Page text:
In London during the early 1760s small, rectangular, five octave keyboard instruments started to be produced. Unlike the harpsichord or spinet, these were capable of playing both loudly and softly – the forte piano or fortepiano. The demand for these small square pianos was enormous, and manufacturers began producing instruments in quantity.
George Worgan, a surgeon on the First Fleet HMS Sirius, brought a piano with him to Australia. Although this may seem remarkable, music, song and dance were daily occurrences at all levels of society, even aboard ships of the British Navy. George inherited his enthusiasm for music from his father, Dr John Worgan, a respected organist and composer who also played at the Vauxhall Gardens, and insisted on his children having a sound musical education no matter which profession they intended to enter. A leading musician in London, John Worgan [1724-1790] had a doctorate of music from Cambridge University and was a close friend of George Frederick Handel [1685-1759] – a friendship which would have influenced George Worgan’s choice of music. The Broadwood Piano Archives record that a Mr Worgan purchased one of their early square pianos on 10th April, 1783 – it is most likely this was the piano George brought with him to the colony.
A wide range of music was available from the classical piano repertoire of Mozart, Haydn and early Beethoven, through to Scottish music (the rage at the time), and lighter pieces such as sonatas, duets, waltzes, operatic airs and parlour songs. During the long voyage to New South Wales, George gave concerts on board the Sirius and subsequently provided a very considerable branch of [polite] society” in the fledgling settlement. It has been suggested that the first piano may have supplied the music for the first play staged in Sydney, The Recruiting Officer.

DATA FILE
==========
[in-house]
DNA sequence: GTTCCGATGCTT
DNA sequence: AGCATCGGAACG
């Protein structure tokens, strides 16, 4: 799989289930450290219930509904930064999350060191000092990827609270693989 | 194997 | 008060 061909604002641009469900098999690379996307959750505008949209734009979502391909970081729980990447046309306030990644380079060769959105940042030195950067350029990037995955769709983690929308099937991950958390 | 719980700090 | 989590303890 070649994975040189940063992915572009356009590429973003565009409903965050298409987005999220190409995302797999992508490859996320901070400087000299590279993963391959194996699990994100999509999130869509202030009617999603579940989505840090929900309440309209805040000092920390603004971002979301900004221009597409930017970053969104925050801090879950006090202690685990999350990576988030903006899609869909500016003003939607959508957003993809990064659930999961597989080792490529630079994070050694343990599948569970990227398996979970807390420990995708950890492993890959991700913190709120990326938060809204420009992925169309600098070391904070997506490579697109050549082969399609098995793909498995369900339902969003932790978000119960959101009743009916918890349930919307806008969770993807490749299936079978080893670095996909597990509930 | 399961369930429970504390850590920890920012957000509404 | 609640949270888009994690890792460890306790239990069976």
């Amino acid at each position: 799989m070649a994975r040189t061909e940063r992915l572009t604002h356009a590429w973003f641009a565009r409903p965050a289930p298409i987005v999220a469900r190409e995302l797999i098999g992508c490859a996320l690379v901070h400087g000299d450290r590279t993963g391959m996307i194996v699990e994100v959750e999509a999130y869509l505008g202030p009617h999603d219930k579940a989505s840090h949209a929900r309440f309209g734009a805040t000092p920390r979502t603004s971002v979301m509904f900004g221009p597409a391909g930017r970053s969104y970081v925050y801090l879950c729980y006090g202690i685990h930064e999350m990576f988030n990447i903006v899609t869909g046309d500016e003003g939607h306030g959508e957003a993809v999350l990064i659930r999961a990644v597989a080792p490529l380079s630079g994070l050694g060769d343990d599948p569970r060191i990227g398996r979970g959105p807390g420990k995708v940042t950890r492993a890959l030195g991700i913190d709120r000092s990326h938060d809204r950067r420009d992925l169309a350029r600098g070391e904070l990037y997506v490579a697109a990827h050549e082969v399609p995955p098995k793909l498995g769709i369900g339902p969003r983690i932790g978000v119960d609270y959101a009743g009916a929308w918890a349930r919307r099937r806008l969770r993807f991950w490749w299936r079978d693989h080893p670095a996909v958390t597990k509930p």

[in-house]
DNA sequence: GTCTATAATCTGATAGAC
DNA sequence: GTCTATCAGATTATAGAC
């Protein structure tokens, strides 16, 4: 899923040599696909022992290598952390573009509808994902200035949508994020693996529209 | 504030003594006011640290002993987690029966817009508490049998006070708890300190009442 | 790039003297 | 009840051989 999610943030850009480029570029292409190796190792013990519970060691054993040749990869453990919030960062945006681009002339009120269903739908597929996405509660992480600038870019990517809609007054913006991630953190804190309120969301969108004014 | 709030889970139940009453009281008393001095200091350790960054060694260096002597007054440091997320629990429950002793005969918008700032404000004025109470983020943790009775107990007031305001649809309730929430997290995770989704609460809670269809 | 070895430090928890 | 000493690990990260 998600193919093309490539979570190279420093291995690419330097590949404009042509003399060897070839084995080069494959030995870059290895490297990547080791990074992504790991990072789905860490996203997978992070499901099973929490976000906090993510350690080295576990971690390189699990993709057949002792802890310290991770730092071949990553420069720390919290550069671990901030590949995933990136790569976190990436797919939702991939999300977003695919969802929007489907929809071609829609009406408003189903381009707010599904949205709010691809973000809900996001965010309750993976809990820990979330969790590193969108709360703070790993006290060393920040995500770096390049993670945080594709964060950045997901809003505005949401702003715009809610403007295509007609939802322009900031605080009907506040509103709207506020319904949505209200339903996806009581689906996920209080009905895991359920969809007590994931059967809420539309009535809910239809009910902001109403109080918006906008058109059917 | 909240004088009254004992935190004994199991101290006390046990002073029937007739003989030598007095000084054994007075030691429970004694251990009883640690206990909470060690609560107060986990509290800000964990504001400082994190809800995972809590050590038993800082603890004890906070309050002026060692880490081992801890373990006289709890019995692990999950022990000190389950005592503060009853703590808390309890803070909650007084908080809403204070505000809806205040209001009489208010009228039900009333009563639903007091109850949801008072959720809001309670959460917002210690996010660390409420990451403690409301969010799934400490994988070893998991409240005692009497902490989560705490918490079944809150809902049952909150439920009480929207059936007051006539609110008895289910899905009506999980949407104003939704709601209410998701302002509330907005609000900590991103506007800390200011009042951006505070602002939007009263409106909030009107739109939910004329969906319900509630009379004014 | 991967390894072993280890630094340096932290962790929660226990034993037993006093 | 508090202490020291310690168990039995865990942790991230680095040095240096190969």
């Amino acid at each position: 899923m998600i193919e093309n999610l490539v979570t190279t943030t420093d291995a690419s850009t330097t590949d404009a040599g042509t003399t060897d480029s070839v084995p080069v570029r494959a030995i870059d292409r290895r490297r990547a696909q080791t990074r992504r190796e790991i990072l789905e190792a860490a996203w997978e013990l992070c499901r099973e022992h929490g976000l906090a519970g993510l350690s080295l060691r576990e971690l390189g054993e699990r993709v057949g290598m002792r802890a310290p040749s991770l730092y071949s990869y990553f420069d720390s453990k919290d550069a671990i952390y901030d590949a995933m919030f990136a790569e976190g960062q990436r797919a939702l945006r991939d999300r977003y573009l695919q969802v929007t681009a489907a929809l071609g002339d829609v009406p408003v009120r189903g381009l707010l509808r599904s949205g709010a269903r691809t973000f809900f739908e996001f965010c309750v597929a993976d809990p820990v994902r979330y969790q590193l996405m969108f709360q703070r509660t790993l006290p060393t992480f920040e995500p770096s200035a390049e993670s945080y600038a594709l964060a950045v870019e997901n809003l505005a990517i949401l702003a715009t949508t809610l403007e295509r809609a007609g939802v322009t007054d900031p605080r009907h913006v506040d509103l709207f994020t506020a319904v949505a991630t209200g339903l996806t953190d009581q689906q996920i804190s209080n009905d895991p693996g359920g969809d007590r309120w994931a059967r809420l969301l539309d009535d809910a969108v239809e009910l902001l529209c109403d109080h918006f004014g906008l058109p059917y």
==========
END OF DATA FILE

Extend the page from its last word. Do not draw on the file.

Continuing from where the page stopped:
The early pianos were actually oblong rather than square and were sometimes called box or table pianos. Small and charming, they sounded as much like a harpsichord as a modern piano; the innovation being that the strings were struck rather than plucked.
In 1791, after several years residence in the colony, Worgan departed, leaving the precious instrument with his friend, Elizabeth Macarthur, wife of Lieutenant John Macarthur of the New South Wales Corps.
Elizabeth is regarded as the first educated English gentlewoman to arrive in Australia, she arrived with the Second Fleet in 1790 and played a crucial role in the elite social life of the early colony. Being a cultivated lady, Elizabeth would have been familiar with the minuet as a dance and this instilled sense of rhythm would have greatly assisted her in learning the tune Foote’s Minuet.
Foote’s Minuet was the standard first piece, along with God Save the King, in almost all music tutors from 1760-1810.
It was not long before more pianos were arriving in the colony: in 1803, a piano forte was advertised for sale in the Sydney Gazette for sixty guineas. In England, a plain square piano could be purchased for twenty-four guineas and was Broadwood’s most popular model. This raises the question of the price of the piano in the Sydney Gazette – was it a superior type of piano or was it simply the cost of importing such an item which increased the price? It is possible an elegant piano was desired to grace one of the grand mansions which were already established in the colony.